Market Research Doesn't Have To Be Painful

Traditional Market Research has been around for almost 100 years! In fact, what we know as market research today started in the 1920's by a man named Daniel Starch who first surveyed people on their memory of magazine advertisements. Since then, the concept has evolved, methodologies have improved, and it has become a widely accepted source of insights. Surveys, focus groups, and social experiments offer a great deal of knowledge into consumers' preferences on products, marketing, and brands. However, many of the issues with traditional market research methods are as relevant today as they were in the 1920's. Today, most brands face several issues when using the more traditional research methods.

 Traditional market research analysis is outdated and expensive.

Problems Facing Traditional Market Research:

  • Stagnant data that is quickly outdated

  • Expensive to hire 3rd party firms

  • Time and resource intensive

  • Many forms of bias that skew results

 

Hiring a third-party market research firm is typically the "best" way to limit error and bias, but market research firms are not typically affordable for small or medium sized businesses. With project costs in the $100,000's, this is not a feasible option for many companies. Even with these highly proficient firms, research projects take weeks or months to complete, and result in stagnant data that may already be outdated. Consumers are constantly evolving, creating the need for new research on a continuous basis. The information could become irrelevant in a matter of weeks.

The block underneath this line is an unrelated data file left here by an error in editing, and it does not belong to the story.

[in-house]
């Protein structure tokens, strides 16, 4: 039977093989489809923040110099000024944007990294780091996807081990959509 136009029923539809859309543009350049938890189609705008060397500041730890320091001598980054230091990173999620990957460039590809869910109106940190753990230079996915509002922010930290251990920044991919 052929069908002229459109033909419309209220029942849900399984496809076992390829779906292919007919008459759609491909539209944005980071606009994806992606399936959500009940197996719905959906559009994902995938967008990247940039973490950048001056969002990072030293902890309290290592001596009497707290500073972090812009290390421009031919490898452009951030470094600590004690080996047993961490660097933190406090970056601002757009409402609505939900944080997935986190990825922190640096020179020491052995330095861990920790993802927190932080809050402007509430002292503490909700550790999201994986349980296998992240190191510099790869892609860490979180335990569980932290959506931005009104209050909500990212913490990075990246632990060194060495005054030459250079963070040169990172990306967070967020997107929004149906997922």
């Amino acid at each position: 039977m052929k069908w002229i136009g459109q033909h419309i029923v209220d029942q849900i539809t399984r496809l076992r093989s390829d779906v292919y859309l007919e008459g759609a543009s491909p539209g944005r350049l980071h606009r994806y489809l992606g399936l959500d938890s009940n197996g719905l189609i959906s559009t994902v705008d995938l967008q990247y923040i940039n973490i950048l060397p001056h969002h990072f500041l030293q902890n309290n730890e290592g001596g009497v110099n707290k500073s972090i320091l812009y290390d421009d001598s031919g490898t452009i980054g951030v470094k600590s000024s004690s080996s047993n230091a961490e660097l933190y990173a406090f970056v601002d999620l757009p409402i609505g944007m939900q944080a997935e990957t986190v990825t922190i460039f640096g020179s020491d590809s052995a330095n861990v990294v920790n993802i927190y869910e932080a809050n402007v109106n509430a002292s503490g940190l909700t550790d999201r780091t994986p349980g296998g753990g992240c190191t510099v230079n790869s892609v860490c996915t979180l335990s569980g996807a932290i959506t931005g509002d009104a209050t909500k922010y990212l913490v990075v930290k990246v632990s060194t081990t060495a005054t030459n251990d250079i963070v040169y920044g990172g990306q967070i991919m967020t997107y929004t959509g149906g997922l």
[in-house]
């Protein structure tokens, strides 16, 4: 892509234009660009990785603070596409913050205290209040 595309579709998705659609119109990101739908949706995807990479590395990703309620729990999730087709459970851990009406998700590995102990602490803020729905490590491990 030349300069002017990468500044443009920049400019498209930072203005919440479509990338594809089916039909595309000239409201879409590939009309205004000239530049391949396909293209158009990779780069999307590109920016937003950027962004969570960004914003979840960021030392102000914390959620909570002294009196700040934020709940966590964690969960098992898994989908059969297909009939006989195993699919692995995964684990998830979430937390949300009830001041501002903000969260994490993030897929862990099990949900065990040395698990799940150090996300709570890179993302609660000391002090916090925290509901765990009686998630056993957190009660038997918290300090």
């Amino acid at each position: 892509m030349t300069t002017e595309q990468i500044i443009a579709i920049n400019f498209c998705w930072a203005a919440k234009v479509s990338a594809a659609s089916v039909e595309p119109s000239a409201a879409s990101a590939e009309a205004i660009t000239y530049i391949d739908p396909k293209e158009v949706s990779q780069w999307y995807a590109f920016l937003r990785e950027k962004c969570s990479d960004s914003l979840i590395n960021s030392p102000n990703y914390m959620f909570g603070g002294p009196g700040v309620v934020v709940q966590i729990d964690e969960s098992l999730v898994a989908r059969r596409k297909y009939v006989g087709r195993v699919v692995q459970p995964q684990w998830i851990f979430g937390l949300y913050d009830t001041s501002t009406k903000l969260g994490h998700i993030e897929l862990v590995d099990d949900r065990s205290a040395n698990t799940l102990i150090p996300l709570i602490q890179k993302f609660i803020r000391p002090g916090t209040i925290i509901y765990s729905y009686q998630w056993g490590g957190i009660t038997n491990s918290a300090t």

Even if a brand can afford to hire a research firm, the methods are highly subject to various biases and instances of human error. Imagine spending $100,000 on a research project only to later find out that your data is flawed, or that consumer's perceptions have shifted since research began!

Luckily, modern technologies have made it easier to get the insights you need, with limited drawbacks. For more information, check out what we have to say about social listeners as market research tools.